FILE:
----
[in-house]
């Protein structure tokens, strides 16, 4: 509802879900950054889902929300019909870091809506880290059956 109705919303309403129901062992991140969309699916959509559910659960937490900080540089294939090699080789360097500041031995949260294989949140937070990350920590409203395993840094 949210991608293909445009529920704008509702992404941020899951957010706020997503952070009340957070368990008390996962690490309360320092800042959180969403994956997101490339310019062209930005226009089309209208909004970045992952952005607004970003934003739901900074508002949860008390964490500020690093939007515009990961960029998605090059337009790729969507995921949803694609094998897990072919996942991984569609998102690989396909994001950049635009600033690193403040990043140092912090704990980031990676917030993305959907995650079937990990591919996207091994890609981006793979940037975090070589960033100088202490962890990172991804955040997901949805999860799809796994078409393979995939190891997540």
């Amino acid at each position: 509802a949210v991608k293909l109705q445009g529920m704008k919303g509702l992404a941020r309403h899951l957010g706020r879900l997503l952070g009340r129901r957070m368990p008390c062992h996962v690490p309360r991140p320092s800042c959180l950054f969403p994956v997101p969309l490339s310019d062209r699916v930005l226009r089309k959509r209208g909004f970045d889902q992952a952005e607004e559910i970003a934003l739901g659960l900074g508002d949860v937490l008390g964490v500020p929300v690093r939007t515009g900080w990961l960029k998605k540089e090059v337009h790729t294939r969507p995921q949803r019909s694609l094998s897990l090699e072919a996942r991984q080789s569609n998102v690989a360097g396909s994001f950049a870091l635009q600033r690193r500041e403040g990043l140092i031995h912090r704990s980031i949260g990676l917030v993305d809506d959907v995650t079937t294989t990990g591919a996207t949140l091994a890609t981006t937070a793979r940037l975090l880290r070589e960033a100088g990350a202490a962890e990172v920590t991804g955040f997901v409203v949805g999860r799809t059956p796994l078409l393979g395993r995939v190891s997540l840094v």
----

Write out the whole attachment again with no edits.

[in-house]
């Protein structure tokens, strides 16, 4: 509802879900950054889902929300019909870091809506880290059956 109705919303309403129901062992991140969309699916959509559910659960937490900080540089294939090699080789360097500041031995949260294989949140937070990350920590409203395993840094 949210991608293909445009529920704008509702992404941020899951957010706020997503952070009340957070368990008390996962690490309360320092800042959180969403994956997101490339310019062209930005226009089309209208909004970045992952952005607004970003934003739901900074508002949860008390964490500020690093939007515009990961960029998605090059337009790729969507995921949803694609094998897990072919996942991984569609998102690989396909994001950049635009600033690193403040990043140092912090704990980031990676917030993305959907995650079937990990591919996207091994890609981006793979940037975090070589960033100088202490962890990172991804955040997901949805999860799809796994078409393979995939190891997540």
């Amino acid at each position: 509802a949210v991608k293909l109705q445009g529920m704008k919303g509702l992404a941020r309403h899951l957010g706020r879900l997503l952070g009340r129901r957070m368990p008390c062992h996962v690490p309360r991140p320092s800042c959180l950054f969403p994956v997101p969309l490339s310019d062209r699916v930005l226009r089309k959509r209208g909004f970045d889902q992952a952005e607004e559910i970003a934003l739901g659960l900074g508002d949860v937490l008390g964490v500020p929300v690093r939007t515009g900080w990961l960029k998605k540089e090059v337009h790729t294939r969507p995921q949803r019909s694609l094998s897990l090699e072919a996942r991984q080789s569609n998102v690989a360097g396909s994001f950049a870091l635009q600033r690193r500041e403040g990043l140092i031995h912090r704990s980031i949260g990676l917030v993305d809506d959907v995650t079937t294989t990990g591919a996207t949140l091994a890609t981006t937070a793979r940037l975090l880290r070589e960033a100088g990350a202490a962890e990172v920590t991804g955040f997901v409203v949805g999860r799809t059956p796994l078409l393979g395993r995939v190891s997540l840094v």